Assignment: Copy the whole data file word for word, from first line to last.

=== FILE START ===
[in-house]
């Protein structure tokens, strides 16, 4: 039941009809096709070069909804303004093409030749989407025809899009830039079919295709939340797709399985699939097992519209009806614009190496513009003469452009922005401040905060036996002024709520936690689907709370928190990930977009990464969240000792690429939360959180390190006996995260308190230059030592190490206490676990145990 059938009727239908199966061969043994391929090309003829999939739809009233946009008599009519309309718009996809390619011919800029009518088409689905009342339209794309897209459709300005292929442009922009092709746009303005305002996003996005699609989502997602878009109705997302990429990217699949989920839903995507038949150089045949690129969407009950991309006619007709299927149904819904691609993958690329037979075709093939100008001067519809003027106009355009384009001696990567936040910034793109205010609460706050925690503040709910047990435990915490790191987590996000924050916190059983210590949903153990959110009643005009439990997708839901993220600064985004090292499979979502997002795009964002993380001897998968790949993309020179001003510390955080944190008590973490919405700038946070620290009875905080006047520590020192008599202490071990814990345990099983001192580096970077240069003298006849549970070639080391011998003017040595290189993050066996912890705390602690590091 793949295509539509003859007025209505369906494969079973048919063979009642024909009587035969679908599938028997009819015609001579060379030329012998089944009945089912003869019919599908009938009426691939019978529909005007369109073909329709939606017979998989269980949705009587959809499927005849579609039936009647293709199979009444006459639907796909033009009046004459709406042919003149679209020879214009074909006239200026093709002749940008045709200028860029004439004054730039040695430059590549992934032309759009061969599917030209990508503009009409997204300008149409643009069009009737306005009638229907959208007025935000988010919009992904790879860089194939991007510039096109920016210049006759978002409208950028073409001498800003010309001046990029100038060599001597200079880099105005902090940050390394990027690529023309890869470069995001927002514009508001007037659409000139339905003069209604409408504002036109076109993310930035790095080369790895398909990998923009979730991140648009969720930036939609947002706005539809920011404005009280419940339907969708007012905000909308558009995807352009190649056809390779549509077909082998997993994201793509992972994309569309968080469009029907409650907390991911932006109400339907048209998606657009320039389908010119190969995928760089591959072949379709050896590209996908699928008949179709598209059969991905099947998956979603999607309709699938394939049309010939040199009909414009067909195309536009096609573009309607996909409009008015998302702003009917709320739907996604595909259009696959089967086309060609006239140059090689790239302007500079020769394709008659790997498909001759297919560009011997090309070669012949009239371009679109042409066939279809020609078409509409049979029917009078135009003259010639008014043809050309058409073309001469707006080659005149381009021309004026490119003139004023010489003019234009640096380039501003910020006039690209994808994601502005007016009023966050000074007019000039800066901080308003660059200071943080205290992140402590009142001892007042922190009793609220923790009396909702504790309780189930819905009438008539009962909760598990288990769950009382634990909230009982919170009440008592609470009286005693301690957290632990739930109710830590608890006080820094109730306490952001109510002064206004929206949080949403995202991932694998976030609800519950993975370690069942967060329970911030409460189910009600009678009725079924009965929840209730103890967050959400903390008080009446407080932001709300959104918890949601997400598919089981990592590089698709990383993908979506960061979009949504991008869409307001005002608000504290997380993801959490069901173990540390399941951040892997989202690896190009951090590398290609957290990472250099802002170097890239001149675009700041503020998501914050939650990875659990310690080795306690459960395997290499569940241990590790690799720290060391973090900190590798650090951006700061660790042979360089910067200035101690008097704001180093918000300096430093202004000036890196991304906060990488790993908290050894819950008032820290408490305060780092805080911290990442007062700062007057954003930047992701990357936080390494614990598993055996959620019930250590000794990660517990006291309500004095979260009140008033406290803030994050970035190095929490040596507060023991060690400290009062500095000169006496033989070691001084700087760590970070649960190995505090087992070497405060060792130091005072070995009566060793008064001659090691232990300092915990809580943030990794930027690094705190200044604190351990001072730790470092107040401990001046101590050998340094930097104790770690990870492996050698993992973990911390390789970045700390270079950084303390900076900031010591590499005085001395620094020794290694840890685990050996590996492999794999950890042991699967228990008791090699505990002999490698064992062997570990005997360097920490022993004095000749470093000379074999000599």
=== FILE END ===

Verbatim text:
[in-house]
């Protein structure tokens, strides 16, 4: 039941009809096709070069909804303004093409030749989407025809899009830039079919295709939340797709399985699939097992519209009806614009190496513009003469452009922005401040905060036996002024709520936690689907709370928190990930977009990464969240000792690429939360959180390190006996995260308190230059030592190490206490676990145990 059938009727239908199966061969043994391929090309003829999939739809009233946009008599009519309309718009996809390619011919800029009518088409689905009342339209794309897209459709300005292929442009922009092709746009303005305002996003996005699609989502997602878009109705997302990429990217699949989920839903995507038949150089045949690129969407009950991309006619007709299927149904819904691609993958690329037979075709093939100008001067519809003027106009355009384009001696990567936040910034793109205010609460706050925690503040709910047990435990915490790191987590996000924050916190059983210590949903153990959110009643005009439990997708839901993220600064985004090292499979979502997002795009964002993380001897998968790949993309020179001003510390955080944190008590973490919405700038946070620290009875905080006047520590020192008599202490071990814990345990099983001192580096970077240069003298006849549970070639080391011998003017040595290189993050066996912890705390602690590091 793949295509539509003859007025209505369906494969079973048919063979009642024909009587035969679908599938028997009819015609001579060379030329012998089944009945089912003869019919599908009938009426691939019978529909005007369109073909329709939606017979998989269980949705009587959809499927005849579609039936009647293709199979009444006459639907796909033009009046004459709406042919003149679209020879214009074909006239200026093709002749940008045709200028860029004439004054730039040695430059590549992934032309759009061969599917030209990508503009009409997204300008149409643009069009009737306005009638229907959208007025935000988010919009992904790879860089194939991007510039096109920016210049006759978002409208950028073409001498800003010309001046990029100038060599001597200079880099105005902090940050390394990027690529023309890869470069995001927002514009508001007037659409000139339905003069209604409408504002036109076109993310930035790095080369790895398909990998923009979730991140648009969720930036939609947002706005539809920011404005009280419940339907969708007012905000909308558009995807352009190649056809390779549509077909082998997993994201793509992972994309569309968080469009029907409650907390991911932006109400339907048209998606657009320039389908010119190969995928760089591959072949379709050896590209996908699928008949179709598209059969991905099947998956979603999607309709699938394939049309010939040199009909414009067909195309536009096609573009309607996909409009008015998302702003009917709320739907996604595909259009696959089967086309060609006239140059090689790239302007500079020769394709008659790997498909001759297919560009011997090309070669012949009239371009679109042409066939279809020609078409509409049979029917009078135009003259010639008014043809050309058409073309001469707006080659005149381009021309004026490119003139004023010489003019234009640096380039501003910020006039690209994808994601502005007016009023966050000074007019000039800066901080308003660059200071943080205290992140402590009142001892007042922190009793609220923790009396909702504790309780189930819905009438008539009962909760598990288990769950009382634990909230009982919170009440008592609470009286005693301690957290632990739930109710830590608890006080820094109730306490952001109510002064206004929206949080949403995202991932694998976030609800519950993975370690069942967060329970911030409460189910009600009678009725079924009965929840209730103890967050959400903390008080009446407080932001709300959104918890949601997400598919089981990592590089698709990383993908979506960061979009949504991008869409307001005002608000504290997380993801959490069901173990540390399941951040892997989202690896190009951090590398290609957290990472250099802002170097890239001149675009700041503020998501914050939650990875659990310690080795306690459960395997290499569940241990590790690799720290060391973090900190590798650090951006700061660790042979360089910067200035101690008097704001180093918000300096430093202004000036890196991304906060990488790993908290050894819950008032820290408490305060780092805080911290990442007062700062007057954003930047992701990357936080390494614990598993055996959620019930250590000794990660517990006291309500004095979260009140008033406290803030994050970035190095929490040596507060023991060690400290009062500095000169006496033989070691001084700087760590970070649960190995505090087992070497405060060792130091005072070995009566060793008064001659090691232990300092915990809580943030990794930027690094705190200044604190351990001072730790470092107040401990001046101590050998340094930097104790770690990870492996050698993992973990911390390789970045700390270079950084303390900076900031010591590499005085001395620094020794290694840890685990050996590996492999794999950890042991699967228990008791090699505990002999490698064992062997570990005997360097920490022993004095000749470093000379074999000599």